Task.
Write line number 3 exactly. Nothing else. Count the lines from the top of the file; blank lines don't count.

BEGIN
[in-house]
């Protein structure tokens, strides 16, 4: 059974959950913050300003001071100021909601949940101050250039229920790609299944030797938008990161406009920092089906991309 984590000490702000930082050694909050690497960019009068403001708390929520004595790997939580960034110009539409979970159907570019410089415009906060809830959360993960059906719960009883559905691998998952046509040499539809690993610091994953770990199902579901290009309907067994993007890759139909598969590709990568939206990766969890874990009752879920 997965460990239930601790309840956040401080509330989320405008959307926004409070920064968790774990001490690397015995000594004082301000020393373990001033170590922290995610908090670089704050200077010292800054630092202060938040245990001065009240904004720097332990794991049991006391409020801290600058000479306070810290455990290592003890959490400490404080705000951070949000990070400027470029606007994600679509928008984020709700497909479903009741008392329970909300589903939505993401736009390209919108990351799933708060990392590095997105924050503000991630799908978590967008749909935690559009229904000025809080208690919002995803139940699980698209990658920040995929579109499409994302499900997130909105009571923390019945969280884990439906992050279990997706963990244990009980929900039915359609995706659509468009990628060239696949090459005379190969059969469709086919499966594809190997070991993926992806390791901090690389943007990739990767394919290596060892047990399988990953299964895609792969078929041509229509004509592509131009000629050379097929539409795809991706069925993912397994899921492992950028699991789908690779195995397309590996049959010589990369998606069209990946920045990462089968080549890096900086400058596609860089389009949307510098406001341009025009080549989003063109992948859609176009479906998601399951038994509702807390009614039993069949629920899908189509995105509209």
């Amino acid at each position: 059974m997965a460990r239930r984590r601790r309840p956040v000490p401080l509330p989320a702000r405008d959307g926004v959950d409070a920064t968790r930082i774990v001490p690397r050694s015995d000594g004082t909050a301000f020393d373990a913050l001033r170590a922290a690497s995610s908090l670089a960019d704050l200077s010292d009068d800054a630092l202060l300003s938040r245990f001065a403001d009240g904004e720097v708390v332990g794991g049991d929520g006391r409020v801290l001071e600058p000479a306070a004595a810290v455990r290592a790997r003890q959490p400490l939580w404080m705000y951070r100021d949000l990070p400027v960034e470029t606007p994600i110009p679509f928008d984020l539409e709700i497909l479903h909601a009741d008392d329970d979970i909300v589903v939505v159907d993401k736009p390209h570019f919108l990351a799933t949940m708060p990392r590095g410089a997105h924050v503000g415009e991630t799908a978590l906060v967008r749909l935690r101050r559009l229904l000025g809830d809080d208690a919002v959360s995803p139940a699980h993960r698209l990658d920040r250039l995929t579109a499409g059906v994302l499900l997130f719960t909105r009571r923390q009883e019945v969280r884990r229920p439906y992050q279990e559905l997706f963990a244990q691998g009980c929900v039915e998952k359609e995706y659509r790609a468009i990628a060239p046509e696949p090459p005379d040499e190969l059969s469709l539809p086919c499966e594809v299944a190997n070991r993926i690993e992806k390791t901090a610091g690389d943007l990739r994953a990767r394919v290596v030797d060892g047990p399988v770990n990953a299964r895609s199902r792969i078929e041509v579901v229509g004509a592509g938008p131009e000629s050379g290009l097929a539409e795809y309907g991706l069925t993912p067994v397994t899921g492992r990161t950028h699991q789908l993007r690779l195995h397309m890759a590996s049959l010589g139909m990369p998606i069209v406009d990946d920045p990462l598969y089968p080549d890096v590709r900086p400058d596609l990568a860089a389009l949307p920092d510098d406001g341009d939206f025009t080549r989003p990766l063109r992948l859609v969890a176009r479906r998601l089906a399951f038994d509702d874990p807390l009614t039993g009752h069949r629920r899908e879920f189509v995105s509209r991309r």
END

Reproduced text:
């Amino acid at each position: 059974m997965a460990r239930r984590r601790r309840p956040v000490p401080l509330p989320a702000r405008d959307g926004v959950d409070a920064t968790r930082i774990v001490p690397r050694s015995d000594g004082t909050a301000f020393d373990a913050l001033r170590a922290a690497s995610s908090l670089a960019d704050l200077s010292d009068d800054a630092l202060l300003s938040r245990f001065a403001d009240g904004e720097v708390v332990g794991g049991d929520g006391r409020v801290l001071e600058p000479a306070a004595a810290v455990r290592a790997r003890q959490p400490l939580w404080m705000y951070r100021d949000l990070p400027v960034e470029t606007p994600i110009p679509f928008d984020l539409e709700i497909l479903h909601a009741d008392d329970d979970i909300v589903v939505v159907d993401k736009p390209h570019f919108l990351a799933t949940m708060p990392r590095g410089a997105h924050v503000g415009e991630t799908a978590l906060v967008r749909l935690r101050r559009l229904l000025g809830d809080d208690a919002v959360s995803p139940a699980h993960r698209l990658d920040r250039l995929t579109a499409g059906v994302l499900l997130f719960t909105r009571r923390q009883e019945v969280r884990r229920p439906y992050q279990e559905l997706f963990a244990q691998g009980c929900v039915e998952k359609e995706y659509r790609a468009i990628a060239p046509e696949p090459p005379d040499e190969l059969s469709l539809p086919c499966e594809v299944a190997n070991r993926i690993e992806k390791t901090a610091g690389d943007l990739r994953a990767r394919v290596v030797d060892g047990p399988v770990n990953a299964r895609s199902r792969i078929e041509v579901v229509g004509a592509g938008p131009e000629s050379g290009l097929a539409e795809y309907g991706l069925t993912p067994v397994t899921g492992r990161t950028h699991q789908l993007r690779l195995h397309m890759a590996s049959l010589g139909m990369p998606i069209v406009d990946d920045p990462l598969y089968p080549d890096v590709r900086p400058d596609l990568a860089a389009l949307p920092d510098d406001g341009d939206f025009t080549r989003p990766l063109r992948l859609v969890a176009r479906r998601l089906a399951f038994d509702d874990p807390l009614t039993g009752h069949r629920r899908e879920f189509v995105s509209r991309r």